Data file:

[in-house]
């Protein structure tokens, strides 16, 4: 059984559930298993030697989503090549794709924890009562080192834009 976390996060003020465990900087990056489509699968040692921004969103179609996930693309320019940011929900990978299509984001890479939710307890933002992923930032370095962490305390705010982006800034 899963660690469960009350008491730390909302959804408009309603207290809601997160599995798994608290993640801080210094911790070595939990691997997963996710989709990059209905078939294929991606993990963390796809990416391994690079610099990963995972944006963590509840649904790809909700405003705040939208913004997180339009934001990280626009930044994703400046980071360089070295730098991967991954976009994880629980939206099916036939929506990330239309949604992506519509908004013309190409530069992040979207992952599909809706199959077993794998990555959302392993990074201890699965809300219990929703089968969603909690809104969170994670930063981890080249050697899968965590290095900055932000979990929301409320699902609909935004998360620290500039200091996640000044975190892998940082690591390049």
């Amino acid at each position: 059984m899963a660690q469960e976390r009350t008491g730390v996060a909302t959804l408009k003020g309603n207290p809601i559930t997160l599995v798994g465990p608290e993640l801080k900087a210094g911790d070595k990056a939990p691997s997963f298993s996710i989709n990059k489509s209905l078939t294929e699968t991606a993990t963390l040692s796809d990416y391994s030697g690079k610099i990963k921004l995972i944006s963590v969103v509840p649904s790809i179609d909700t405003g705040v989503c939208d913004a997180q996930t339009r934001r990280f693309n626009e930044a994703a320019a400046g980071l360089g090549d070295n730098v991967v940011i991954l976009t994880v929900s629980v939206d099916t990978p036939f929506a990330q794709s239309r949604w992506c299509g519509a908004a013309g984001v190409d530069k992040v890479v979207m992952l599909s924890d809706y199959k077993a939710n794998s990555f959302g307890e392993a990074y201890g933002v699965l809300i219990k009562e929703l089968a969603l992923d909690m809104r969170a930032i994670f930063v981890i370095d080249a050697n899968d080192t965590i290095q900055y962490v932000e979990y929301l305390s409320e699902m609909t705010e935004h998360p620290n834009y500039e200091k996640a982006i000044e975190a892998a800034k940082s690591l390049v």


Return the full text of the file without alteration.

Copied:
[in-house]
């Protein structure tokens, strides 16, 4: 059984559930298993030697989503090549794709924890009562080192834009 976390996060003020465990900087990056489509699968040692921004969103179609996930693309320019940011929900990978299509984001890479939710307890933002992923930032370095962490305390705010982006800034 899963660690469960009350008491730390909302959804408009309603207290809601997160599995798994608290993640801080210094911790070595939990691997997963996710989709990059209905078939294929991606993990963390796809990416391994690079610099990963995972944006963590509840649904790809909700405003705040939208913004997180339009934001990280626009930044994703400046980071360089070295730098991967991954976009994880629980939206099916036939929506990330239309949604992506519509908004013309190409530069992040979207992952599909809706199959077993794998990555959302392993990074201890699965809300219990929703089968969603909690809104969170994670930063981890080249050697899968965590290095900055932000979990929301409320699902609909935004998360620290500039200091996640000044975190892998940082690591390049």
């Amino acid at each position: 059984m899963a660690q469960e976390r009350t008491g730390v996060a909302t959804l408009k003020g309603n207290p809601i559930t997160l599995v798994g465990p608290e993640l801080k900087a210094g911790d070595k990056a939990p691997s997963f298993s996710i989709n990059k489509s209905l078939t294929e699968t991606a993990t963390l040692s796809d990416y391994s030697g690079k610099i990963k921004l995972i944006s963590v969103v509840p649904s790809i179609d909700t405003g705040v989503c939208d913004a997180q996930t339009r934001r990280f693309n626009e930044a994703a320019a400046g980071l360089g090549d070295n730098v991967v940011i991954l976009t994880v929900s629980v939206d099916t990978p036939f929506a990330q794709s239309r949604w992506c299509g519509a908004a013309g984001v190409d530069k992040v890479v979207m992952l599909s924890d809706y199959k077993a939710n794998s990555f959302g307890e392993a990074y201890g933002v699965l809300i219990k009562e929703l089968a969603l992923d909690m809104r969170a930032i994670f930063v981890i370095d080249a050697n899968d080192t965590i290095q900055y962490v932000e979990y929301l305390s409320e699902m609909t705010e935004h998360p620290n834009y500039e200091k996640a982006i000044e975190a892998a800034k940082s690591l390049v």